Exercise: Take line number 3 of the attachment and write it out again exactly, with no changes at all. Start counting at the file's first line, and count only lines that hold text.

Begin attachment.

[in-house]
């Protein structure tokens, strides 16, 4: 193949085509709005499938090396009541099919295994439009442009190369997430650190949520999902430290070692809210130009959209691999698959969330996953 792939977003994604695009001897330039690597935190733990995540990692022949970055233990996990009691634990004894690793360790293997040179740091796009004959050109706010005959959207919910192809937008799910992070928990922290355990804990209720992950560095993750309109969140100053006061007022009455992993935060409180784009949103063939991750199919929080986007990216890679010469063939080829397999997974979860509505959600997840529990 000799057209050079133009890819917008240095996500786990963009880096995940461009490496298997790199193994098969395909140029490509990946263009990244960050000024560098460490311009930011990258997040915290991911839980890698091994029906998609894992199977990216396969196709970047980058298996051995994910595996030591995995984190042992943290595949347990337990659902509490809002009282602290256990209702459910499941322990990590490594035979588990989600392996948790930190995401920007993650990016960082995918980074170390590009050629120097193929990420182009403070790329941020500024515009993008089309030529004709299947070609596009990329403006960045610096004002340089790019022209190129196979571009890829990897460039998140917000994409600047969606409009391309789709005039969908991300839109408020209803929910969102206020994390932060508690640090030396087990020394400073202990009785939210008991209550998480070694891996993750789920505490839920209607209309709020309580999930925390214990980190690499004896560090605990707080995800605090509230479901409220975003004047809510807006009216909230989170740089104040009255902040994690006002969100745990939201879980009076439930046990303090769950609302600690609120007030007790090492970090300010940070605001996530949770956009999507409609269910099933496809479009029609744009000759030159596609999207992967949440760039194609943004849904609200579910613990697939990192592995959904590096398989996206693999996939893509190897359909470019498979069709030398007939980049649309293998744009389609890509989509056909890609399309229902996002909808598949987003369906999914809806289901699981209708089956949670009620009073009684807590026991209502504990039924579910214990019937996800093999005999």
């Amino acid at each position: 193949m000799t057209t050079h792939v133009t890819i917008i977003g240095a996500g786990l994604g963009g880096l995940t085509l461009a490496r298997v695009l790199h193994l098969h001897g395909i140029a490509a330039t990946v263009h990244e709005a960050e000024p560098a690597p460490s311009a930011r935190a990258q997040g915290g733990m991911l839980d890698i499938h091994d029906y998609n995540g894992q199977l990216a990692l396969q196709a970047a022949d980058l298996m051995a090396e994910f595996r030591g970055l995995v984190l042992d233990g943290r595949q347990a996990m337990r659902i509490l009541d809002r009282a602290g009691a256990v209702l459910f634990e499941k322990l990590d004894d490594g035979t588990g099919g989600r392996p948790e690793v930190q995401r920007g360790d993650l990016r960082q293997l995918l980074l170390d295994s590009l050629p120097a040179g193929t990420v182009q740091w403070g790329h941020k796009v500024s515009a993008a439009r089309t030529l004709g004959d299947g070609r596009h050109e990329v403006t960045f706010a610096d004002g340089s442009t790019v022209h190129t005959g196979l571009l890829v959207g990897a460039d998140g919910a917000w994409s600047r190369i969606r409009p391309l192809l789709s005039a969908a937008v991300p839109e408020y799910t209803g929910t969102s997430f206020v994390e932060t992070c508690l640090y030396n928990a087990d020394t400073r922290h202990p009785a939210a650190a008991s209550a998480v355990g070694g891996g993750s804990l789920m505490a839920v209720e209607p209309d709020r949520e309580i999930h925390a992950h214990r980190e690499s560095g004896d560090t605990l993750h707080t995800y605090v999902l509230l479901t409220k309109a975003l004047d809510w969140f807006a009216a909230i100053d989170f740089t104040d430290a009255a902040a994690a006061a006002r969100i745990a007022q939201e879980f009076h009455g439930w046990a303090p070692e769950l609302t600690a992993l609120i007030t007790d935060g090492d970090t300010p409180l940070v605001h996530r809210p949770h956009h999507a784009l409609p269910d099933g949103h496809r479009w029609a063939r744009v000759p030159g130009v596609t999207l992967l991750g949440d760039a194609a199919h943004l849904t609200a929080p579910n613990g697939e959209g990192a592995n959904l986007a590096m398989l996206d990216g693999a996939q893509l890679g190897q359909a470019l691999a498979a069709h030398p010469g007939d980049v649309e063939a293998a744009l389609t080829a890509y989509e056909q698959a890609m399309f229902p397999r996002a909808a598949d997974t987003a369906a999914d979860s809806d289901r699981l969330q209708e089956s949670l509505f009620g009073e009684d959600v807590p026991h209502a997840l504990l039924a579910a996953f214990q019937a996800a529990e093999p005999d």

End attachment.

């Amino acid at each position: 193949m000799t057209t050079h792939v133009t890819i917008i977003g240095a996500g786990l994604g963009g880096l995940t085509l461009a490496r298997v695009l790199h193994l098969h001897g395909i140029a490509a330039t990946v263009h990244e709005a960050e000024p560098a690597p460490s311009a930011r935190a990258q997040g915290g733990m991911l839980d890698i499938h091994d029906y998609n995540g894992q199977l990216a990692l396969q196709a970047a022949d980058l298996m051995a090396e994910f595996r030591g970055l995995v984190l042992d233990g943290r595949q347990a996990m337990r659902i509490l009541d809002r009282a602290g009691a256990v209702l459910f634990e499941k322990l990590d004894d490594g035979t588990g099919g989600r392996p948790e690793v930190q995401r920007g360790d993650l990016r960082q293997l995918l980074l170390d295994s590009l050629p120097a040179g193929t990420v182009q740091w403070g790329h941020k796009v500024s515009a993008a439009r089309t030529l004709g004959d299947g070609r596009h050109e990329v403006t960045f706010a610096d004002g340089s442009t790019v022209h190129t005959g196979l571009l890829v959207g990897a460039d998140g919910a917000w994409s600047r190369i969606r409009p391309l192809l789709s005039a969908a937008v991300p839109e408020y799910t209803g929910t969102s997430f206020v994390e932060t992070c508690l640090y030396n928990a087990d020394t400073r922290h202990p009785a939210a650190a008991s209550a998480v355990g070694g891996g993750s804990l789920m505490a839920v209720e209607p209309d709020r949520e309580i999930h925390a992950h214990r980190e690499s560095g004896d560090t605990l993750h707080t995800y605090v999902l509230l479901t409220k309109a975003l004047d809510w969140f807006a009216a909230i100053d989170f740089t104040d430290a009255a902040a994690a006061a006002r969100i745990a007022q939201e879980f009076h009455g439930w046990a303090p070692e769950l609302t600690a992993l609120i007030t007790d935060g090492d970090t300010p409180l940070v605001h996530r809210p949770h956009h999507a784009l409609p269910d099933g949103h496809r479009w029609a063939r744009v000759p030159g130009v596609t999207l992967l991750g949440d760039a194609a199919h943004l849904t609200a929080p579910n613990g697939e959209g990192a592995n959904l986007a590096m398989l996206d990216g693999a996939q893509l890679g190897q359909a470019l691999a498979a069709h030398p010469g007939d980049v649309e063939a293998a744009l389609t080829a890509y989509e056909q698959a890609m399309f229902p397999r996002a909808a598949d997974t987003a369906a999914d979860s809806d289901r699981l969330q209708e089956s949670l509505f009620g009073e009684d959600v807590p026991h209502a997840l504990l039924a579910a996953f214990q019937a996800a529990e093999p005999d």